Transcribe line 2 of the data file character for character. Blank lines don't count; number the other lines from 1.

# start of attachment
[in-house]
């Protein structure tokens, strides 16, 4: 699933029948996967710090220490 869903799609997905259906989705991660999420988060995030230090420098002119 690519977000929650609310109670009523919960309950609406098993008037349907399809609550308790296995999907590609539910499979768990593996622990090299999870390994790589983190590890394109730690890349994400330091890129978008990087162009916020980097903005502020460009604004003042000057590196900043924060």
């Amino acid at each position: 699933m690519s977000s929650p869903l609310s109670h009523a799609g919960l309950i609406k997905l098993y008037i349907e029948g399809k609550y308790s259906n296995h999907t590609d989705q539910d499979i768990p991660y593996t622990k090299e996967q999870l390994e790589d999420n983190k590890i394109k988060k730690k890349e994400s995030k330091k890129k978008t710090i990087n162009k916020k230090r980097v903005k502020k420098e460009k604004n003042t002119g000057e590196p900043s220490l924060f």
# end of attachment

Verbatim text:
């Protein structure tokens, strides 16, 4: 699933029948996967710090220490 869903799609997905259906989705991660999420988060995030230090420098002119 690519977000929650609310109670009523919960309950609406098993008037349907399809609550308790296995999907590609539910499979768990593996622990090299999870390994790589983190590890394109730690890349994400330091890129978008990087162009916020980097903005502020460009604004003042000057590196900043924060």